For much of the 1980s and nineties, I had the pleasure of learning baseball from Bob Fowler. Formerly a beat writer for the Twins, Fowler had become the owner of the Utica Blue Sox, a minor league team that I covered as part of my duties at WIBX Radio. Bob knew the game thoroughly—from the 1960s to the current day. Whenever I interviewed him, or just talked to him off the cuff, my knowledge of the game grew considerably.
I found it fascinating that Bob, a former sportswriter, had “graduated” to become an owner. Unlike many minor league operators, he knew the game from two vastly different perspectives. As a beat writer, he once listened to Rod Carew threaten him with a baseball bat. As a team owner in the New York-Penn League, he worked for many years out of a trailer, cramped and muggy. With those kinds of experiences, Bob Fowler became an interesting guy to know.
As a fan of baseball, I already knew the names of many players I had grown up with in the sixties and seventies. Bob helped flesh out those names for me, attaching personalities to the baseball cards. One of those characters was former Twins right-hander Jim “Mudcat” Grant. “He was really the catalyst of that [Minnesota] team,” Fowler told me years ago. “First of all, he was black. I think that was very significant to the Minnesota franchise. He wasn’t Cuban. He was [an American] black… Mudcat came in and he was a loosy-goosy guy. But the Minnesota team basically was a white team, outside of the Latins we had. It was basically a white team. And he came into that clubhouse, and he was the synergy of that ballclub. Harmon [Killebrew] was a quiet guy. Bob Allison was a quiet guy. We had a clubhouse of quiet guys. And Mudcat was sort of the spark, really.”
Bob also gave me great insights into the versatile Cesar Tovar, briefly a Yankee and one of the game’s eccentric but loveable characters. Bob told me how Tovar was a packrat. At the end of each season, he would collect as much baseball gear as he could find, from gloves to bats to catcher’s chest protectors. As Bob pointed out to me, Tovar didn’t gather the gear for himself; he collected those bats and balls and gloves for underprivileged kids in his native Venezuela.
A little over a decade ago, I set out a course of action to write my first book, a large volume on the Oakland A’s dynasty of the early seventies, I realized that Bob would provide a terrific source of information. He was more than happy to help—and provide me with a few surprising revelations. “Well, the best guy, the best guy on the A’s, the guy I really enjoyed the most—and I don’t mean that we became buddy-buddy—I liked Reggie Jackson,” Bob said. “I mean, Reggie Jackson was a real businessman. Reggie Jackson knew what you wanted. I don’t know that he had ever been schooled at Arizona State in media relations, but he could sense what was a good story, what was a good quote. And he was willing to give it. Other writers said, ‘Oh, he’s an egotist.’ I don’t feel that way at all. He knew his role; he knew your role. He was happy to give you his part of the mutual relationship, the working agreement that you had. And then that was it. He would go his way and you’d go your way.”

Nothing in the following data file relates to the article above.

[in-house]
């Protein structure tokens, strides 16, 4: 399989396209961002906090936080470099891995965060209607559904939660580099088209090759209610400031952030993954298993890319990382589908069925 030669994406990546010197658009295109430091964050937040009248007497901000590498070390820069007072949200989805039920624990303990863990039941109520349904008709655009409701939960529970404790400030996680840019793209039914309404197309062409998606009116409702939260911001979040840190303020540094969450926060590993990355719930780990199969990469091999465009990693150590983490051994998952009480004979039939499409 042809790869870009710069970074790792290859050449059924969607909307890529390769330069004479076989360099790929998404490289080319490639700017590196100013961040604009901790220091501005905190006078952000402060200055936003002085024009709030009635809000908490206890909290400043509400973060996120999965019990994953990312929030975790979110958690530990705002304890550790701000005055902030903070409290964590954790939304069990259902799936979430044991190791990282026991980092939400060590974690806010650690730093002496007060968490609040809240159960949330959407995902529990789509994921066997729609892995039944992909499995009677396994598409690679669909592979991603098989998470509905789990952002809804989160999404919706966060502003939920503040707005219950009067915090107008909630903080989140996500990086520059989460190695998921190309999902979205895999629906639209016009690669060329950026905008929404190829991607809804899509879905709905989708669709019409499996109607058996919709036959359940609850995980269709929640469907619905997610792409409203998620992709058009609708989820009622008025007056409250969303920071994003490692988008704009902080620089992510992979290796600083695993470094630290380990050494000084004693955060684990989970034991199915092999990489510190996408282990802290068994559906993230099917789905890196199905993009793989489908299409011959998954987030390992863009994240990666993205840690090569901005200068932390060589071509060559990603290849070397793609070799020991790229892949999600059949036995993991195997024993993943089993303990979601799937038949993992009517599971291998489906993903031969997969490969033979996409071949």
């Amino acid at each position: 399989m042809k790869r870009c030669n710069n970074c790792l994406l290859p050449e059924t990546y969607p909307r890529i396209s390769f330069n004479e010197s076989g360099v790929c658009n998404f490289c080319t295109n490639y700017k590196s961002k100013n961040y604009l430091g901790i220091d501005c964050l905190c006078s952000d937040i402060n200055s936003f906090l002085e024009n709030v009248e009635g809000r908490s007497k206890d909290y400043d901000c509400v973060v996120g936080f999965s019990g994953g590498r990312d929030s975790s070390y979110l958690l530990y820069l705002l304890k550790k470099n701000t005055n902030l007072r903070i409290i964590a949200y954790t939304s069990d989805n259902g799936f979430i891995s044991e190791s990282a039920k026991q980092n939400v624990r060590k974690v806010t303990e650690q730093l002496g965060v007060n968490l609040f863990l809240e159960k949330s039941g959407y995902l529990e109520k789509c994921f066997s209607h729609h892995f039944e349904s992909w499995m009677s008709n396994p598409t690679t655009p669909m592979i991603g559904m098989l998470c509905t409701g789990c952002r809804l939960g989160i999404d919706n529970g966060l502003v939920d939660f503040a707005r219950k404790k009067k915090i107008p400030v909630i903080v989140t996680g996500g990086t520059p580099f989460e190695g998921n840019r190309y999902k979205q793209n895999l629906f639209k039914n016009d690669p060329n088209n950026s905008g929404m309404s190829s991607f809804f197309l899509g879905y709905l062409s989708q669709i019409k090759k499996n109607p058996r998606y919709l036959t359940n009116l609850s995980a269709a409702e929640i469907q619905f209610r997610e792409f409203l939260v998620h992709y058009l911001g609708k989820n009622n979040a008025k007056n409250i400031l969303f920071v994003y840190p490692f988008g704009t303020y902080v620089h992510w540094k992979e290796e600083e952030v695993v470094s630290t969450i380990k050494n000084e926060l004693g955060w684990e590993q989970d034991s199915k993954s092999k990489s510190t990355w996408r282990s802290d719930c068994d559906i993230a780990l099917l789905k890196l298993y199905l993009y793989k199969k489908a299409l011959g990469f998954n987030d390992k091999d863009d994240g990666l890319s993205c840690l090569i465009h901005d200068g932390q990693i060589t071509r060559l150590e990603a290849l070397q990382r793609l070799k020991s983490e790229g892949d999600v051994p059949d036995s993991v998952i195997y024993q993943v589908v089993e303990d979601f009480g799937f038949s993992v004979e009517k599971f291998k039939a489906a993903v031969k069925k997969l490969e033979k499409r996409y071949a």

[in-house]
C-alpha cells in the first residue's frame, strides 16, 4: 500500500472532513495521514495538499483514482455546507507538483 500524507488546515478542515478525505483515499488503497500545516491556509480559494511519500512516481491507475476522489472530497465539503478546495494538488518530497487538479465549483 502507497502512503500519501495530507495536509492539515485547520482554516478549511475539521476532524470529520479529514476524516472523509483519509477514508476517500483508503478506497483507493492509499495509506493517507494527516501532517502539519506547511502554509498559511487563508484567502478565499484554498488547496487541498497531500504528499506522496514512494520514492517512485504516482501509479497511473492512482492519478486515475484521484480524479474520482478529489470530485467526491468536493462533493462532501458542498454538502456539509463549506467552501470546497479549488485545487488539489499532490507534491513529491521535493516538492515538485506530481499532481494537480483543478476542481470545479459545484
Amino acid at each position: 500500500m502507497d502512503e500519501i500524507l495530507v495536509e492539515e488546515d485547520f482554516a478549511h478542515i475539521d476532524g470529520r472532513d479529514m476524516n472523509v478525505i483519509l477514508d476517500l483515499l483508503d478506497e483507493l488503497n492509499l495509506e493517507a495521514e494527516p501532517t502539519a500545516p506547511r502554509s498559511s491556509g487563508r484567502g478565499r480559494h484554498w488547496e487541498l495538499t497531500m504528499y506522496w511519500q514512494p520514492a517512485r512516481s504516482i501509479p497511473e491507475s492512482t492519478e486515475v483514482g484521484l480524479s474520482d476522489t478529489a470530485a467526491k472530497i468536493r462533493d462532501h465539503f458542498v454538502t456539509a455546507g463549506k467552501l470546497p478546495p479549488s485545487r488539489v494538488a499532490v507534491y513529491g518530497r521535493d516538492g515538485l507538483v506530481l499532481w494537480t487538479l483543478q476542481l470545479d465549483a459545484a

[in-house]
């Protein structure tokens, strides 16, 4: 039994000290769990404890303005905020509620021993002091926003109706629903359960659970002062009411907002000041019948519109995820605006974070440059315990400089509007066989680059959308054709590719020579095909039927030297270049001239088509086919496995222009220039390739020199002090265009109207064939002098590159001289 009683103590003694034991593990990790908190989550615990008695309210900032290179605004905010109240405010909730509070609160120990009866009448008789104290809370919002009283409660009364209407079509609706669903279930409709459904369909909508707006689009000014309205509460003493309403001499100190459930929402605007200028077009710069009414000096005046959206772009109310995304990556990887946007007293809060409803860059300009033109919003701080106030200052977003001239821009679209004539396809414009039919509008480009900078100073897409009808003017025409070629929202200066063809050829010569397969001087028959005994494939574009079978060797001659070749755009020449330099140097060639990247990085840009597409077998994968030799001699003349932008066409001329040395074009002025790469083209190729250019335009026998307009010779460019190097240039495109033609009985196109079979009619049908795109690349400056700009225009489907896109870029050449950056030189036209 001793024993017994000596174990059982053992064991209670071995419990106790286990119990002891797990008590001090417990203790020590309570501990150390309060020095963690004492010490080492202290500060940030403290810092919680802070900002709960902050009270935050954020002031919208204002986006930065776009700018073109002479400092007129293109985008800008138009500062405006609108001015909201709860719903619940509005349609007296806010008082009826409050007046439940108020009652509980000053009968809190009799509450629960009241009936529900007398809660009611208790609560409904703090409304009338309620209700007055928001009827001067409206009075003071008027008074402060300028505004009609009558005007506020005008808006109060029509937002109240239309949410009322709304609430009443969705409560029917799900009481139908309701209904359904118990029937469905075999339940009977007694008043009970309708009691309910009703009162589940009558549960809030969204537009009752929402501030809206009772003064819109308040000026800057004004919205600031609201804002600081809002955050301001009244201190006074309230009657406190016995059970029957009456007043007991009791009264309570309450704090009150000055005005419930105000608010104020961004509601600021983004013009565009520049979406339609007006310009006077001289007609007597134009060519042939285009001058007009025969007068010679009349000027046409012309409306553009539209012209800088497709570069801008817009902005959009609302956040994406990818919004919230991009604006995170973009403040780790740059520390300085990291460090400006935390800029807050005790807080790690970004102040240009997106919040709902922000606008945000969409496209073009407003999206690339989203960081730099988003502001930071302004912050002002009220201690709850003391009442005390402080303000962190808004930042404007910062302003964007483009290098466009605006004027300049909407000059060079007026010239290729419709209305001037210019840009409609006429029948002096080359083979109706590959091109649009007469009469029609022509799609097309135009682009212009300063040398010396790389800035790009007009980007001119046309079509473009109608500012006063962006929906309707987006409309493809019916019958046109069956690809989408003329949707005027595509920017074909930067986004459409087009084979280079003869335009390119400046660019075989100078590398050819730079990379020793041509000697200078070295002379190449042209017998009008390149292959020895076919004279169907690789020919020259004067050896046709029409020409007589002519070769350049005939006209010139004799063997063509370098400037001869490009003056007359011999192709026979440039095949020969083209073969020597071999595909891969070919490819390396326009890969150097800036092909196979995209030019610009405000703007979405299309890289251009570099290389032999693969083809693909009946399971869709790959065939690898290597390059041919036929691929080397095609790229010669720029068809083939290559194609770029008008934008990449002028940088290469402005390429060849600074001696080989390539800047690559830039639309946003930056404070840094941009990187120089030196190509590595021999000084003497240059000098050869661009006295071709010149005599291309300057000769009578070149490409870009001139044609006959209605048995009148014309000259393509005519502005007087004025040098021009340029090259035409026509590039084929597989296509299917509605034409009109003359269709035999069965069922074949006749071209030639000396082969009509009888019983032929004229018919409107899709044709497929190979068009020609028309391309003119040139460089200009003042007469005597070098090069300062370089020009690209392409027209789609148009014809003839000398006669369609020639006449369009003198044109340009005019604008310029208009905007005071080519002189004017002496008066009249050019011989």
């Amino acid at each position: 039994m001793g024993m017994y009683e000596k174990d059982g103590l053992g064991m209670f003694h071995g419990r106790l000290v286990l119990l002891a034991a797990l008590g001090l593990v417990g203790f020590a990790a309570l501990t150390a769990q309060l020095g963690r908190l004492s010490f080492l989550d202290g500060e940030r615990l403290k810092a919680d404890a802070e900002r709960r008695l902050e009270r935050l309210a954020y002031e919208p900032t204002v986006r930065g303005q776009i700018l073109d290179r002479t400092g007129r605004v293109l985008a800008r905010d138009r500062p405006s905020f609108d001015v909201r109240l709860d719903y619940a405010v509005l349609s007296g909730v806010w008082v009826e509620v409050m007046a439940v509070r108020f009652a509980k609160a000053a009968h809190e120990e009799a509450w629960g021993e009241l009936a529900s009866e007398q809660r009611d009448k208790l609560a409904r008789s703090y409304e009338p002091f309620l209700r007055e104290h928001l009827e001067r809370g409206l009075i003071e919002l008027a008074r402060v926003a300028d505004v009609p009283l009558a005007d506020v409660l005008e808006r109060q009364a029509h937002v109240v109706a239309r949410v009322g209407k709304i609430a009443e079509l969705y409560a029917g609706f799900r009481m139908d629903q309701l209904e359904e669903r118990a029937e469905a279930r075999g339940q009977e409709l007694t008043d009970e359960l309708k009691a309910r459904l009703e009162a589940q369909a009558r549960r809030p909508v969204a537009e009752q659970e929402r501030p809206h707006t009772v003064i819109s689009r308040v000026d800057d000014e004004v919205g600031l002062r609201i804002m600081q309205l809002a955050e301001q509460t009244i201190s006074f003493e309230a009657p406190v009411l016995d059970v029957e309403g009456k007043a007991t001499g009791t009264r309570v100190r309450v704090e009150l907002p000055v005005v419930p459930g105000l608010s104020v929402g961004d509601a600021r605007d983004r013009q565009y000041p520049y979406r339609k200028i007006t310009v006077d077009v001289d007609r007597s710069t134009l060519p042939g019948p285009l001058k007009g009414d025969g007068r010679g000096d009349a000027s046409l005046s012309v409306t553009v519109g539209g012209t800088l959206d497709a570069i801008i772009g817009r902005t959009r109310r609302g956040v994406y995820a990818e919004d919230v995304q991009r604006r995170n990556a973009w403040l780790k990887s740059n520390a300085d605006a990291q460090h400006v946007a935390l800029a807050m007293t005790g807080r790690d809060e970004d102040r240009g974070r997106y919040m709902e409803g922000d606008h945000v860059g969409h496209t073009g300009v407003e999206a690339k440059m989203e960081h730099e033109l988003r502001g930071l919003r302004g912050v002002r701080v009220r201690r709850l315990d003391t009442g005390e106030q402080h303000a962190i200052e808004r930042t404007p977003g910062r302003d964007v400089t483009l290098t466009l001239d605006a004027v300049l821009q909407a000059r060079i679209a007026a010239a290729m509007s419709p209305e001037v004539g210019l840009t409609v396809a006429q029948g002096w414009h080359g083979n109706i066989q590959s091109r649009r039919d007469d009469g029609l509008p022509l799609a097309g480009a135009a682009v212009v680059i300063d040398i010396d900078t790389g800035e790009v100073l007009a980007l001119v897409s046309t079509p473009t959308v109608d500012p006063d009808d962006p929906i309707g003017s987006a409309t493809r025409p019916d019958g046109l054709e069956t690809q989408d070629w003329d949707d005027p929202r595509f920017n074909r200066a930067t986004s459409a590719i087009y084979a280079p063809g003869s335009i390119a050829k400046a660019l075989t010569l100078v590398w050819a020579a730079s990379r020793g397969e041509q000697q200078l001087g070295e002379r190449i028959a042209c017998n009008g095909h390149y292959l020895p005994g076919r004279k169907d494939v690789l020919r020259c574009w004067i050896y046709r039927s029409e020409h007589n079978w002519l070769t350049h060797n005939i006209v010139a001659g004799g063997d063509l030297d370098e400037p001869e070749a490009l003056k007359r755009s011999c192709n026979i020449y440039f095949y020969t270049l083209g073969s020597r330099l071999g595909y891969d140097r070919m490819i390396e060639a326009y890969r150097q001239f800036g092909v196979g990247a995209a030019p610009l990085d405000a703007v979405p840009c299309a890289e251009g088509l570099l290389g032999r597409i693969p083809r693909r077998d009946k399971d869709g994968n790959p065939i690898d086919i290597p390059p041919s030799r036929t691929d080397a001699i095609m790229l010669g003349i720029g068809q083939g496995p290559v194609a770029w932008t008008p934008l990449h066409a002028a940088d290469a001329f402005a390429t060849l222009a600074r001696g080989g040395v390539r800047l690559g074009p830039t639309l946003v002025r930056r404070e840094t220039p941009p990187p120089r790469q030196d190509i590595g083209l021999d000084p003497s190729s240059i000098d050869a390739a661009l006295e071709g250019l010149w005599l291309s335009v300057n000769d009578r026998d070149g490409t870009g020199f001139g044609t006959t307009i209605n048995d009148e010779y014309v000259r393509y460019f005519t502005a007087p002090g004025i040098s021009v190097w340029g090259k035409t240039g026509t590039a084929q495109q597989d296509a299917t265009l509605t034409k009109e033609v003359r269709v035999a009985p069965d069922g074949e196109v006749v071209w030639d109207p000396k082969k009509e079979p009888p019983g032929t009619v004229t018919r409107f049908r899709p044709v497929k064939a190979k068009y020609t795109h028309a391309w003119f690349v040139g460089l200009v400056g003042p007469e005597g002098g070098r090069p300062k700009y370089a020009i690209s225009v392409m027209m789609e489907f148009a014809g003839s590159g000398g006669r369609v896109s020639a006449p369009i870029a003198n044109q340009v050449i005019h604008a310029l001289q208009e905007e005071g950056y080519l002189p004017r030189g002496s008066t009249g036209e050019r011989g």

Any discussion of the A’s invariably included a debate about the merits and pitfalls of Charlie Finley. Much to my surprise, Bob appreciated Finley more than most sportswriters. “Oh yeah, great guy,” Bob informed me during a memorable interview. “Great, great, great guy. Charles Finley was… he was a character, obviously. I have to personally qualify this. I like different type of people. People that are of the same ilk from a media point of view weren’t interesting to me. I liked the different kind of guys. Certainly Charlie was that way. But the thing I like about Charlie—he was articulate. He was always willing to give you a quote. Now, all the people said, ‘Well, he’s an egotistical whatever.’ I always felt he was cooperative with me. He would answer your questions. He wouldn’t duck them.”
Bob didn’t duck questions either. I asked him questions on a variety of topics, whether it was running a minor league team or ripping a major leaguer in print. (Bob, by his own admission, could be very tough on Twins players.) He always gave me his opinion, whether I agreed with it or not. At times, he could be gruff, sometimes downright intimidating. On one occasion, Bob disagreed with me vehemently when I chastised local Utica fans for not coming out to watch the Blue Sox on opening night. I could tell that he was very upset with me—heck, the listeners could have told you that—but he carried on with the rest of the interview as if nothing had happened. There was no grudge. He just disagreed with me, that’s all, and was more than willing to move on to the next day.
Earlier this week, I came across an obituary on the Internet. I discovered that Bob Fowler, former sportswriter and former minor league owner, died earlier this month from Lou Gehrig’s disease. He had struggled with ALS for two and a half years before finally losing the battle at the age of 69. I felt bad that I had lost touch with Bob, felt bad that I didn’t even know about the diagnosis.
But I’m awfully glad that, for nearly the last twenty years, I had the good chance to know him. Thanks, Bob.
Bruce Markusen worked for WIBX Radio in Utica from 1987 to 1995.